i've taken a major step backwards in my increasingly high-tech life.
After months of disappointments, memory losses and missed appointments, I erased the memory on my Palm Pilot and switched from digital back to paper.
Unswayed by ads for Visor's iMac-ish 2001 Handsprings, with its optional cellphone, modem and digital camera add-ons, I finally copied my contacts and daily schedule from my hand-held to my decidedly no-tech daily organizer, took out the batteries and stuck the Pilot in the closet with my broken CD player, crackly headphones, the lamp that doesn't come on any more and other bits of failed technology.
For months now, I've been trying to make this work. The idea of being entirely mobile, with my office crammed into a cassette-sized computer, is very appealing. Anything that allows me to work outside rather than in an office is a good thing. Also interesting was the idea of having the same information on my computers at home, in my office and in my pocket.
I bought the hot-sync cables to back up my Palm Pilot and was furiously conflating schedules and address books. After a few weeks, I'd even mastered the Pilot's peculiar graffiti text, where random scrawls on the screen translate into actual words.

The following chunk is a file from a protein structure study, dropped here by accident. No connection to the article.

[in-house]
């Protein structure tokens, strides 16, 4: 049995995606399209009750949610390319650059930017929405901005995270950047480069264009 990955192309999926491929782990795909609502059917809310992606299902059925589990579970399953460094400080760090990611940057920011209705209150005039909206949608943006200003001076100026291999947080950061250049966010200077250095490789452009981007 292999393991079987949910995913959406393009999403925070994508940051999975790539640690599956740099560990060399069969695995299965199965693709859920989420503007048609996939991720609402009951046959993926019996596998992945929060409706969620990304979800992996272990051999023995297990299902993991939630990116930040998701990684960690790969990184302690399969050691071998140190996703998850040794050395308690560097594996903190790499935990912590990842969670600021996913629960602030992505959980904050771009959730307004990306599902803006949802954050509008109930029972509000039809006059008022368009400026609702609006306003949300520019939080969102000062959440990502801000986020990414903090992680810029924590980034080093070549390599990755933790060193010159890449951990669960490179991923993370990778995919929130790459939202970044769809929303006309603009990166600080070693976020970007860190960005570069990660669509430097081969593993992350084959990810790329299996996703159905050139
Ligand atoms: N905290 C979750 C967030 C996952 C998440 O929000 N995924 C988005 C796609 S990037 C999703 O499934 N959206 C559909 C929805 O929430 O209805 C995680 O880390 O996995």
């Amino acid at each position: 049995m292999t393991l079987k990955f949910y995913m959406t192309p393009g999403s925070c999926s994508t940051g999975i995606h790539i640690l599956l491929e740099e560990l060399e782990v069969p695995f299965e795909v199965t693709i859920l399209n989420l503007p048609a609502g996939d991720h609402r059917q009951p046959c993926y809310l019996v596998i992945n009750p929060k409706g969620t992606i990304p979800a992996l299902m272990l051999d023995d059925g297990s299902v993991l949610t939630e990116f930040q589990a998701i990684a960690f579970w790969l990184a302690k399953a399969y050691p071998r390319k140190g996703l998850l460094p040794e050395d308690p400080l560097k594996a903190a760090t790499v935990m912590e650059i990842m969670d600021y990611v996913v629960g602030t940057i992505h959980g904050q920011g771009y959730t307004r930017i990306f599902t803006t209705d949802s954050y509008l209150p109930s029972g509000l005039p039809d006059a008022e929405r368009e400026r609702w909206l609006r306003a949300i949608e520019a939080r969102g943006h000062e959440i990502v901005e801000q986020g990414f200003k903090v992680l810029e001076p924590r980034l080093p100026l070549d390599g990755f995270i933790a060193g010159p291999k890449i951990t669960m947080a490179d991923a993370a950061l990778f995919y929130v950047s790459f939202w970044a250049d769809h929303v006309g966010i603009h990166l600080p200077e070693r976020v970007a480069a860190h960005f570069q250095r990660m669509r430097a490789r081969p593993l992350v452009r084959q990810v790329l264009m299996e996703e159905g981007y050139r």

What was missing, though, was the bizarre sense of permanence I get from writing things down in a book. I'm not the kind of person who wanders around taking notes and scribbling things down, but as someone who schedules things and then promptly forgets what's coming up on Wednesday of next week, I found that I wasn't writing enough things down in my Pilot. Instead, I was simply e-mailing myself the information and phone numbers, from home to office and office to home.
Another gripe: there was nowhere for me to put the dozens of sticky notes and pieces of scrap paper that I accumulate every day.
For me, owning a Palm Pilot was sort of like being eight and having a watch with a calculator on it. For a while it's neat to be able to crunch numbers right there on your forearm. Eventually, though, you just want something that tells you what time it is.
It's probably worth noting that this isn't a retreat into a shuttered, Luddite lifestyle. I seem to buy a new computer every 15 months, and am as "connected" as possible right now, with five different e-mail addresses and a cellphone that never seems to leave my hip.
I will probably drag the Palm Pilot back out of the closet and give it another chance. Nosediving dot-coms aside, high tech shouldn't be counted out so easily.
Right now, though, my only regret is that I waited so long to do this. Have you ever tried to buy an appointment book five months into the year?